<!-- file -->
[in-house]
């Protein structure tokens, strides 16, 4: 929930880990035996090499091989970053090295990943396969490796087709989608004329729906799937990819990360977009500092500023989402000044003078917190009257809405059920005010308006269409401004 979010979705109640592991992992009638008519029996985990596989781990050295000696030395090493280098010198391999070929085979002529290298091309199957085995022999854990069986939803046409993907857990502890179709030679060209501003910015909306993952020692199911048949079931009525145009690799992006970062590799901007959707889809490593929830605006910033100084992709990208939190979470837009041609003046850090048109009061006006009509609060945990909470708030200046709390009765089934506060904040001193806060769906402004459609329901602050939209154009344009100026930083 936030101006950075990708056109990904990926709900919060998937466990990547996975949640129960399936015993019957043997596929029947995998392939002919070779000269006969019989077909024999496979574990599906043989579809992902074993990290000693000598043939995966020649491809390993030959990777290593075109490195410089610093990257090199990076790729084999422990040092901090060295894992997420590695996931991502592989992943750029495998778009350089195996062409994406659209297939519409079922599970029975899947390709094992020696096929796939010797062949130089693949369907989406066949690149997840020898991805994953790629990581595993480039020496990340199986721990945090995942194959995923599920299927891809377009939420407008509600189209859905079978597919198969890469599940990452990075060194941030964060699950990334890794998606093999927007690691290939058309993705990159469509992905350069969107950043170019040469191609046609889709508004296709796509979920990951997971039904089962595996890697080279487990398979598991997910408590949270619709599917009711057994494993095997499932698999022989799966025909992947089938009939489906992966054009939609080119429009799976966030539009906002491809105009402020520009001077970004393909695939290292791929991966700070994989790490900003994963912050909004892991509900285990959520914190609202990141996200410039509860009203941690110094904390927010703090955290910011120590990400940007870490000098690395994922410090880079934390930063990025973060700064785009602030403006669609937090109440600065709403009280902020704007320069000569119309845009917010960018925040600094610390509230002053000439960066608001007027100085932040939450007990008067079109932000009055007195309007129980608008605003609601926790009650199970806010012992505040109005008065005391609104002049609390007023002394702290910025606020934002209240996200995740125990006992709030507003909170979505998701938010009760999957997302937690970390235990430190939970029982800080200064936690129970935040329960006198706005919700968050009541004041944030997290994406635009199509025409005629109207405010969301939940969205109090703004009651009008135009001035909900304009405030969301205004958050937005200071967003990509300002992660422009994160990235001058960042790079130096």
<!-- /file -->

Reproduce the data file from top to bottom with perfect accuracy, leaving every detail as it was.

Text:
[in-house]
């Protein structure tokens, strides 16, 4: 929930880990035996090499091989970053090295990943396969490796087709989608004329729906799937990819990360977009500092500023989402000044003078917190009257809405059920005010308006269409401004 979010979705109640592991992992009638008519029996985990596989781990050295000696030395090493280098010198391999070929085979002529290298091309199957085995022999854990069986939803046409993907857990502890179709030679060209501003910015909306993952020692199911048949079931009525145009690799992006970062590799901007959707889809490593929830605006910033100084992709990208939190979470837009041609003046850090048109009061006006009509609060945990909470708030200046709390009765089934506060904040001193806060769906402004459609329901602050939209154009344009100026930083 936030101006950075990708056109990904990926709900919060998937466990990547996975949640129960399936015993019957043997596929029947995998392939002919070779000269006969019989077909024999496979574990599906043989579809992902074993990290000693000598043939995966020649491809390993030959990777290593075109490195410089610093990257090199990076790729084999422990040092901090060295894992997420590695996931991502592989992943750029495998778009350089195996062409994406659209297939519409079922599970029975899947390709094992020696096929796939010797062949130089693949369907989406066949690149997840020898991805994953790629990581595993480039020496990340199986721990945090995942194959995923599920299927891809377009939420407008509600189209859905079978597919198969890469599940990452990075060194941030964060699950990334890794998606093999927007690691290939058309993705990159469509992905350069969107950043170019040469191609046609889709508004296709796509979920990951997971039904089962595996890697080279487990398979598991997910408590949270619709599917009711057994494993095997499932698999022989799966025909992947089938009939489906992966054009939609080119429009799976966030539009906002491809105009402020520009001077970004393909695939290292791929991966700070994989790490900003994963912050909004892991509900285990959520914190609202990141996200410039509860009203941690110094904390927010703090955290910011120590990400940007870490000098690395994922410090880079934390930063990025973060700064785009602030403006669609937090109440600065709403009280902020704007320069000569119309845009917010960018925040600094610390509230002053000439960066608001007027100085932040939450007990008067079109932000009055007195309007129980608008605003609601926790009650199970806010012992505040109005008065005391609104002049609390007023002394702290910025606020934002209240996200995740125990006992709030507003909170979505998701938010009760999957997302937690970390235990430190939970029982800080200064936690129970935040329960006198706005919700968050009541004041944030997290994406635009199509025409005629109207405010969301939940969205109090703004009651009008135009001035909900304009405030969301205004958050937005200071967003990509300002992660422009994160990235001058960042790079130096």